Next, we'll see how Netmodules, Mesos, and Calico can allow all four apps to launch on two agents by giving each task their own IP address.

  4. Tear down the probes before continuing:

     ./demo/stop-probes-before.sh
    

Run the After Demo - with Netmodules and Calico

Now we'll see how Mesos can use Netmodules networking hooks and Calico networking to provide tasks with their own IP. For this stage of the demo, all probes will able to communicate with each other via their Calico-IPAM'd IP.

  1. Since Mesos Networking is opt-in, we can use the same cluster to launch tasks networked with Calico. Run the following script to launch calico-networked probes:

     ./demo/launch-probes.sh
    

    The app JSON for each task hass been modified to include the following fields:

    "ipAddress": {
        "groups": ["public"],
        "discovery": {
          "ports": [
            { "name": "status", "number": 9000, "protocol": "tcp" }
          ]
        }
      }
    

    What's going on behind the scenes? By specifiying the ipAddress field, Marathon will fill in the NetworkInfo for this task. When netmodules is triggered during task creation, it will read the task's NetworkInfo field and trigger Calico to complete networking and IPAM for the task.

    What are those discovery ports? Tasks networked with their own IP address don't use ports on their slave. Therefore, they can not request ports. Mesos uses a tasks ports to perform healthchecks and expose service information to other frameworks. By specifiying discovery ports in our ipAddress field, it is possible to describe the ports that the Application's task exposes, and inform mesos that even though it has not used the ports resource, it has an active application running on specific ports.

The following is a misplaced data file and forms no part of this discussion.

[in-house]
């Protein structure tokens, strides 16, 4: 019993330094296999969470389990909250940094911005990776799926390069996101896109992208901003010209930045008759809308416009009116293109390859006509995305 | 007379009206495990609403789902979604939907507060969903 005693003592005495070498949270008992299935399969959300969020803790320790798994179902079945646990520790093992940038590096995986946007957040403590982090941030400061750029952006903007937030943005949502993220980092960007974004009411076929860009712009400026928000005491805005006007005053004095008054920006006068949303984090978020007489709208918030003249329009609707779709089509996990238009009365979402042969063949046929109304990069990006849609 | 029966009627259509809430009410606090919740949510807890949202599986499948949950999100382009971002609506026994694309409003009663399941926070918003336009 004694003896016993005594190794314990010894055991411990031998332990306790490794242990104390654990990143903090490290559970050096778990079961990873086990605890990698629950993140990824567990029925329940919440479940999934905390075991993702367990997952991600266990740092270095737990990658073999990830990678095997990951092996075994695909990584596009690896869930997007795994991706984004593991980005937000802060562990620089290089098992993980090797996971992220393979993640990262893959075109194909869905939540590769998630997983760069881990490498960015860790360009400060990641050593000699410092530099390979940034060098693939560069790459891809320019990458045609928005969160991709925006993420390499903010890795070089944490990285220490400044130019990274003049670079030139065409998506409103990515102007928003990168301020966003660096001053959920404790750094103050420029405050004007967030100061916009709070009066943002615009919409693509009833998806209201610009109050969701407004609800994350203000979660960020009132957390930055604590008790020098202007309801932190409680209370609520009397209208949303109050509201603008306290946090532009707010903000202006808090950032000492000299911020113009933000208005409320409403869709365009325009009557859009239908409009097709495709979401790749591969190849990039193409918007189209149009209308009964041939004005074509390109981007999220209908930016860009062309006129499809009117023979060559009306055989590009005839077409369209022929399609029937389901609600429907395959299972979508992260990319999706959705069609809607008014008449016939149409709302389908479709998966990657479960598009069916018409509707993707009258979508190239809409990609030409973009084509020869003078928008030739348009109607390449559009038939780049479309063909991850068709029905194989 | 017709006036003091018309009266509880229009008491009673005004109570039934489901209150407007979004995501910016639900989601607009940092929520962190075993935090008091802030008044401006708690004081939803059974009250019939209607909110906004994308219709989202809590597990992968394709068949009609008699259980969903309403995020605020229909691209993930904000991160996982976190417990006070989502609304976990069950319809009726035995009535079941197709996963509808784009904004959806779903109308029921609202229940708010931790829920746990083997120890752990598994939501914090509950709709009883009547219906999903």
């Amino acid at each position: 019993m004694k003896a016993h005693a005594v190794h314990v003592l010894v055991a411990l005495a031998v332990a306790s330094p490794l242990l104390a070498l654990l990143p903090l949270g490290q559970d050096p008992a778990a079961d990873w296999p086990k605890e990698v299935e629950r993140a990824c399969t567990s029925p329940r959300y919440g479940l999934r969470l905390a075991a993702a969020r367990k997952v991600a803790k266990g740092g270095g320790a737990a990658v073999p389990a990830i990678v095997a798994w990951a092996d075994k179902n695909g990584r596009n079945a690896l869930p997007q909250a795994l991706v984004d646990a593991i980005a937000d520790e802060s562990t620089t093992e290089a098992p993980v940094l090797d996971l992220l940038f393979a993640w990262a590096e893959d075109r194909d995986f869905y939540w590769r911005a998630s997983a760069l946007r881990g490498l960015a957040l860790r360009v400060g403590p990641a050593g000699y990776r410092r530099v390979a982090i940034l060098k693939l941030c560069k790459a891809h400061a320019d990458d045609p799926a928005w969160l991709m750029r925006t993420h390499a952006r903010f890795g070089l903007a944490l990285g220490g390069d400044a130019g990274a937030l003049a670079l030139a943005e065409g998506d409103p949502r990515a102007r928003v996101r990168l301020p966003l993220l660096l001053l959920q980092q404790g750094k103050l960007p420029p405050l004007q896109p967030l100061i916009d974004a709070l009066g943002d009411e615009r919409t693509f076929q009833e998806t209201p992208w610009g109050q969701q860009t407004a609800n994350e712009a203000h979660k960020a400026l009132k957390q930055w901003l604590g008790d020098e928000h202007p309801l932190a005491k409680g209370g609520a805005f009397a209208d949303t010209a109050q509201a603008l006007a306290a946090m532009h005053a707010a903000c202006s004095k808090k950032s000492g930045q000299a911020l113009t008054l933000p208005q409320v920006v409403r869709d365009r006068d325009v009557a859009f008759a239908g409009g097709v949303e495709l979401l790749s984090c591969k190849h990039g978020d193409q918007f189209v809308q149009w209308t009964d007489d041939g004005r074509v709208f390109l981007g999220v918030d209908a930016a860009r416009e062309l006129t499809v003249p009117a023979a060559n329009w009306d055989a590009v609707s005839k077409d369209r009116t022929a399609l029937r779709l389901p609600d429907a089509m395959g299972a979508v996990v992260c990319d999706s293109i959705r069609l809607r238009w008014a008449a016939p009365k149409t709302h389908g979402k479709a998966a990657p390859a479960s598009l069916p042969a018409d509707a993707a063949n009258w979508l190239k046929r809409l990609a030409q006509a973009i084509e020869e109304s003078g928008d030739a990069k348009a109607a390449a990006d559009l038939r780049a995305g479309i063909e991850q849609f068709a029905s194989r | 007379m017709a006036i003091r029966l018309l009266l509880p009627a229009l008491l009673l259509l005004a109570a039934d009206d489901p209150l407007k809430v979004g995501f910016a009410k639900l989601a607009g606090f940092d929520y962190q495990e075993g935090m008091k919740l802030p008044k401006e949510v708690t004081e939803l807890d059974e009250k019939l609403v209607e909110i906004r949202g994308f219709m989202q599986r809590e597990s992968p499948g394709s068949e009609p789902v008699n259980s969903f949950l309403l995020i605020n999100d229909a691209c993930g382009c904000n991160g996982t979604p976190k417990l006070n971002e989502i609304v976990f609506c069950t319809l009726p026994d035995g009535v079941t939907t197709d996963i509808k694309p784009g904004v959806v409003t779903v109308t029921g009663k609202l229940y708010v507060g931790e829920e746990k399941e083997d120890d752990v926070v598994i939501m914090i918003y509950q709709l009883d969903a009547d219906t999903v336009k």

Still confused? See Marathon's 0.14.0 release notes for more information.

  2. Since each probe has its own IP, we can view the Stars Visualizer by directly navigating to the IP it was statically assigned. Just as we did in the before-demo, find the collector task's IP using marathon's UI: http://localhost:8080/#apps/%2Fstar%2Fcollect. You'll notice that the IP address listed in Marathon's UI is the calico-assigned 192.168.0.0/16 address:

    warning

Run the Calico Demo With Isolation

  1. Using the same cluster, launch the test probes and targets with isolation.

     ./demo/launch-probes-isolated.sh
    

    These probes have slightly different app JSON than the calico tasks from before - they have also specified a netgroup:

     "ipAddress": { "groups": ["star-1"] }
    

    Netmodules leaves it to the network isolator on how to implement the netgroup request. For Calico, apps will be isolated based on this netgroup. Apps will only be able to communicate with other apps that are assigned the same netgroup. Once a netgroup has been created, calico allows for further customization using calicoctl, calico's command line tool.

    The apps we just launched have been assigned netgroups according to the following table:

    App Netgroup
    probe-A star-1
    probe-B star-1
    probe-C star-2
    probe-D star-2

    Verify that these apps can only communicate with one another if they're in the same netgroup by following the link in the Marathon UI: http://localhost:8080/#apps/%2Fstar-iso%2Fcollect

  2. That's it! Tear down your running probes:

     ./demo/stop-probes.sh
     ./demo/stop-probes-isolated.sh
    

    Or, alternatively simply tear down the cluster.

     ./demo/stop-cluster.sh
    

##Next Steps For Information on installing Netmodules and Calico, see calico-mesos-deployments